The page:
On the research front we struck gold in the form of the Ballarat Star newspaper. Here, quoted almost verbatim, were reports on all the annual meetings, regattas and everything in between. I trawled through all the online picture catalogues and discovered several important pictures including an engraving of the first Learmonth Regatta in 1864. I also made many visits to the excellent American rowing history website and learned that Canadian Ned Hanlon, the World Champion sculler, had visited Ballarat in and been a guest of the Club in 1884. He actually gave a rowing demonstration on our beautiful lake and proclaimed it very good indeed. I spent hours going through the picture collection at the Gold Museum and found many gems there. I contacted former members, met and talked to older members and their families who freely shared their personal part of the club’s story with me. Through advertisements placed in the Courier, The Weekly Times and the Sun newspapers I made contact with more people with a story or photograph to add to the collection. One of these was Junella McPhail whose great grandfather J.W.McPhail coached at the club. He was a friend of Adam Lindsay Gordon and it was he who dared Gordon to jump his horse over the wall at Craig’s Hotel. Then there was Audrey Schoobridge, great granddaughter of HR Caselli who sent me a photo of HR to include in my book. Each new discovery, each little snippet of history, no matter how small was a little “Eureka” moment! It took a further two and a half years of writing, typing, scanning and continuing research until the draft was finished and the editing began. In late 2004 I proudly saw the completion of a project first mooted 20 years ago.

The book includes the most complete chronology of the development of the Lake written to date. The first chapter of the book is devoted entirely to the struggle to attain a “clear sheet of water” that boating enthusiasts and the general public could benefit from. This research has also convinced me to try and have Robinson McLaren recognised as the father of the Lake and of rowing in Ballarat. There are 15 chapters in the book, each covering a decade in the club’s history. The appendices contain lists of every win the club has ever had, a complete list of officers of the club for 134 years and the club’s World War One and Two Honour Rolls. There are also several short biographies of significant members of the club throughout the years. J.W.Graham who founded the club, H.R. Caselli noted architect, Peter Cazaly, great uncle to Roy Cazaly the footballer, Dan Brophy, Robinson McLaren and many more.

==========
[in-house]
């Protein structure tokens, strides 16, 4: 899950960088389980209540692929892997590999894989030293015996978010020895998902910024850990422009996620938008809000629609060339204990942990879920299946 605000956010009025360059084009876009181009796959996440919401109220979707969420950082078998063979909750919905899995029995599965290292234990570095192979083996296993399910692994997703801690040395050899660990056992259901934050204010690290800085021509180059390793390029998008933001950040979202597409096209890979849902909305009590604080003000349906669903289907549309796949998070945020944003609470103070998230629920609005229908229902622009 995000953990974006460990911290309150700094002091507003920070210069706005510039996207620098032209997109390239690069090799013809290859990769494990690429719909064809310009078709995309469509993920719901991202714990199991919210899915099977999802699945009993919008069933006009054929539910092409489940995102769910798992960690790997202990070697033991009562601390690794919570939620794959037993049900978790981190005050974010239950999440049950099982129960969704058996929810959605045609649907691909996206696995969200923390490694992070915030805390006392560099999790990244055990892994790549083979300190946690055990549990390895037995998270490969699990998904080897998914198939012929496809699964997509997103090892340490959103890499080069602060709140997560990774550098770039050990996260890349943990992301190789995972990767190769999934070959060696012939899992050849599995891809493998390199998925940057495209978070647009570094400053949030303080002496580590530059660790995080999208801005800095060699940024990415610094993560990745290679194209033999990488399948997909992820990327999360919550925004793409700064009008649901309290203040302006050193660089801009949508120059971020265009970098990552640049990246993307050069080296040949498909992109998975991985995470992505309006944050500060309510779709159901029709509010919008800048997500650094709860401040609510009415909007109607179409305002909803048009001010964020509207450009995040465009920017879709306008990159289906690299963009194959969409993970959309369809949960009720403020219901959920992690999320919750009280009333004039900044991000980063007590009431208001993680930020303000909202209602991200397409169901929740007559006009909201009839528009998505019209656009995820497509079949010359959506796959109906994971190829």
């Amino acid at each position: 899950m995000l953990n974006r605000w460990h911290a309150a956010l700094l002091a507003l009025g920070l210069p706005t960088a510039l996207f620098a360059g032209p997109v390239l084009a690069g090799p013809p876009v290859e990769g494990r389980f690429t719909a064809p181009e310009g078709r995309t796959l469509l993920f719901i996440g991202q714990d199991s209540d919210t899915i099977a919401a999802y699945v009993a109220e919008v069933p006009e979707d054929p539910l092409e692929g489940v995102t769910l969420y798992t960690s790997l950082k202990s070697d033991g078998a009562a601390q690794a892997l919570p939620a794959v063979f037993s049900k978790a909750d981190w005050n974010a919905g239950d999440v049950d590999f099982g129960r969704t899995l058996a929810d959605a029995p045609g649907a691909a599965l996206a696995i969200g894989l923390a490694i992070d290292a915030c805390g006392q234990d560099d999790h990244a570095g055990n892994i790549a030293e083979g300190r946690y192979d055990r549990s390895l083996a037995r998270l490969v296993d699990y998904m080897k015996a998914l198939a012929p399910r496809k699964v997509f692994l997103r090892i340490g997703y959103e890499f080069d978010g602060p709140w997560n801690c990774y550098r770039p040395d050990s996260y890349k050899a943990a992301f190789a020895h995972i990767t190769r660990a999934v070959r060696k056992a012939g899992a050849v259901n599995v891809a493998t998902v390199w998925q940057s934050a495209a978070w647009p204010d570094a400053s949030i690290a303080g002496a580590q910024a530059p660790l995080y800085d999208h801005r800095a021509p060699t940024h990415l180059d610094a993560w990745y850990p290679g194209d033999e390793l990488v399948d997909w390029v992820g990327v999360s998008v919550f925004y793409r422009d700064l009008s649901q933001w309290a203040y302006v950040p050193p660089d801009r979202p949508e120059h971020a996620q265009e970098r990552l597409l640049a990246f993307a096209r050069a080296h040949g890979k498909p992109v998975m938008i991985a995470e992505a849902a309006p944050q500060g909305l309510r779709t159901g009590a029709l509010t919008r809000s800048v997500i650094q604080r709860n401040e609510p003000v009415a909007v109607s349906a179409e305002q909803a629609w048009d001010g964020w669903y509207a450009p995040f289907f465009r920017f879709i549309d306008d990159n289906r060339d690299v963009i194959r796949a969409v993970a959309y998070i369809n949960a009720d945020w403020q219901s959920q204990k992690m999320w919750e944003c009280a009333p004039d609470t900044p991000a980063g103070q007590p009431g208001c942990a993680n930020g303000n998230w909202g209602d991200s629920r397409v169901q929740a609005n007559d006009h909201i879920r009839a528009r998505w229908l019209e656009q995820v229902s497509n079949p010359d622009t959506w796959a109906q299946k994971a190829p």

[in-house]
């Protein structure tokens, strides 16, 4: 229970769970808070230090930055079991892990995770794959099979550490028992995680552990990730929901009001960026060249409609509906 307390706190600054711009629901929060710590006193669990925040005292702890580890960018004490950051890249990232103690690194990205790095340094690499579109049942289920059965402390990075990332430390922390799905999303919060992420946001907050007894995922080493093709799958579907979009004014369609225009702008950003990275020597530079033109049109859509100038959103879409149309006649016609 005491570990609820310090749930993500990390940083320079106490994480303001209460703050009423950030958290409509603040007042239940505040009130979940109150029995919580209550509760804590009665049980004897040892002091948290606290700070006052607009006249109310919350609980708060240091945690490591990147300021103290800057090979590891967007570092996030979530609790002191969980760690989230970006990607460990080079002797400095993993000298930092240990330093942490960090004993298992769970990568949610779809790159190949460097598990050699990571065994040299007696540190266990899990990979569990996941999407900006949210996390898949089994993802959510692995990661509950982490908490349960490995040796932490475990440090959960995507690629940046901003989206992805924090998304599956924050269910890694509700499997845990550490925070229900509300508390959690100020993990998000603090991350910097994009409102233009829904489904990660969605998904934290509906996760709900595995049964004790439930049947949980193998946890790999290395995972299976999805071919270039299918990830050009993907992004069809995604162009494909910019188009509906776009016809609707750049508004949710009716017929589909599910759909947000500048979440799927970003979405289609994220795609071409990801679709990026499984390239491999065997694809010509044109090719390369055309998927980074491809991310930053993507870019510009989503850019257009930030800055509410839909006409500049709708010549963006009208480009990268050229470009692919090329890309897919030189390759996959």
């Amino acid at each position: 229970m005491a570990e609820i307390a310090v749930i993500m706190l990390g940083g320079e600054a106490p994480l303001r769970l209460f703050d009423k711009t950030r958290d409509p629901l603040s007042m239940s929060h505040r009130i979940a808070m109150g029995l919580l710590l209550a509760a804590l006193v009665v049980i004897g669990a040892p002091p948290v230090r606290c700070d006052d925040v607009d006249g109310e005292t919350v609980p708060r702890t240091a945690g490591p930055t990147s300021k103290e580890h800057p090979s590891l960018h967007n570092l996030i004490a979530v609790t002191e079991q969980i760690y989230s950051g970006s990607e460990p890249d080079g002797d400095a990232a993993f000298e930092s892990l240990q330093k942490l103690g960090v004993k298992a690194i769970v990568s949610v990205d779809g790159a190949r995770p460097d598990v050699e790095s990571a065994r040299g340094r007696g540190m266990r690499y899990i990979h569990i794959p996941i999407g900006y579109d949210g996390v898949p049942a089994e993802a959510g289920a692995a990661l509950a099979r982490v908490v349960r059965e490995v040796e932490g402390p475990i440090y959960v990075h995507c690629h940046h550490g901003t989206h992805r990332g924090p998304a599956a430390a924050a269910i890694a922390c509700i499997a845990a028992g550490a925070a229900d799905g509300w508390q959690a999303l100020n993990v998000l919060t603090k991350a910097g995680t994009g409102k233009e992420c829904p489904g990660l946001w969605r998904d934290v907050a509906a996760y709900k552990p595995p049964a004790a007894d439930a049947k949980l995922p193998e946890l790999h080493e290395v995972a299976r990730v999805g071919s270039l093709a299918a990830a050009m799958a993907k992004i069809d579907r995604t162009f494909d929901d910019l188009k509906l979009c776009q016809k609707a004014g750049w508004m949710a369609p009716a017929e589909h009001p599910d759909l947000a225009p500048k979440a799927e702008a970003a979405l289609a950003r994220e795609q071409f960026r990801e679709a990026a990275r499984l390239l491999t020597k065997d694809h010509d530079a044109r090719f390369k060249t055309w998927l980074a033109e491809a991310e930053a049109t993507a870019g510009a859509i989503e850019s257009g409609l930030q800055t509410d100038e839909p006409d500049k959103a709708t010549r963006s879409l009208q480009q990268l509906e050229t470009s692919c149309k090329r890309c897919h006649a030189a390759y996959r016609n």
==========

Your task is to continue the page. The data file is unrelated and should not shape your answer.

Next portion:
After this you would think that I had had enough, but it was really only the beginning of what will probably be a lifelong quest to fill in gaps in our history! I am currently about half way through writing a book on the history the 140 years of the Ballarat Regatta 1862-2002.

Just a note to you readers of Aurum, because I never let an opportunity go by.  If by chance you have photos or memorabilia especially predating 1950, or if you know anyone that has a rowing connection, I‘d love to hear from you. I am also collecting early photographs of the lake, so if you have photos that are in a private collection and don’t mind sharing them, my contact details appear on Page One.


John McPhail was an interesting character. He lived in Ligar Street and was a “mate” of Adam Lindsay Gordon. It was apparently John who dared Adam Lindsay Gordon to jump the wall at Craig’s Hotel on his horse. The two friends were later instrumental in forming the Ballarat Hunt Club. John’s portrait used to hang in the Gordon cottage in the Botanic Gardens.

John was a jockey and then a bookmaker enabling him to live a very comfortable life.He was a member of Ballarat Rowing Club initially and his family have in their possession a silver biscuit barrel won at Geelong regatta in 1892.They also have the silver tray and monogrammed visiting cards that belonged to John and his wife Ella.He later joined Ballarat City and was a successful coach with his brother Oswald becoming a coxswain for many City crews. Ozzie later moved to Brighton,Melbourne and was the brakeman on the Big Dipper ride at Luna Park.The family also has a Eureka connection as they still have today the china teacup that grandmother McPhail was drinking from when the Eureka rebellion erupted.

J.W. died on April 27th 27th 1950. Information courtesy Junella McPhail

Ella McPhail, wife of J. W. McPhail